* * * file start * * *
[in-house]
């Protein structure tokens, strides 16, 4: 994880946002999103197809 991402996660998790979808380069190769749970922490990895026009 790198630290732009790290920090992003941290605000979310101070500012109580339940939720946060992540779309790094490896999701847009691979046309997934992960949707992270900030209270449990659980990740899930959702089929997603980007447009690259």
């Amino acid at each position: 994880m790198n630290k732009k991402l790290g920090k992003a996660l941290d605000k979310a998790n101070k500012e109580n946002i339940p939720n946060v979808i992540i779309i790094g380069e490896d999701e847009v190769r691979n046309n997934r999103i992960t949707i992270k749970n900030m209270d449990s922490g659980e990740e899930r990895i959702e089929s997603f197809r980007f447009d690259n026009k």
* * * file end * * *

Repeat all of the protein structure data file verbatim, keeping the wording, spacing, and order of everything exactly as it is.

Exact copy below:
[in-house]
């Protein structure tokens, strides 16, 4: 994880946002999103197809 991402996660998790979808380069190769749970922490990895026009 790198630290732009790290920090992003941290605000979310101070500012109580339940939720946060992540779309790094490896999701847009691979046309997934992960949707992270900030209270449990659980990740899930959702089929997603980007447009690259």
């Amino acid at each position: 994880m790198n630290k732009k991402l790290g920090k992003a996660l941290d605000k979310a998790n101070k500012e109580n946002i339940p939720n946060v979808i992540i779309i790094g380069e490896d999701e847009v190769r691979n046309n997934r999103i992960t949707i992270k749970n900030m209270d449990s922490g659980e990740e899930r990895i959702e089929s997603f197809r980007f447009d690259n026009k």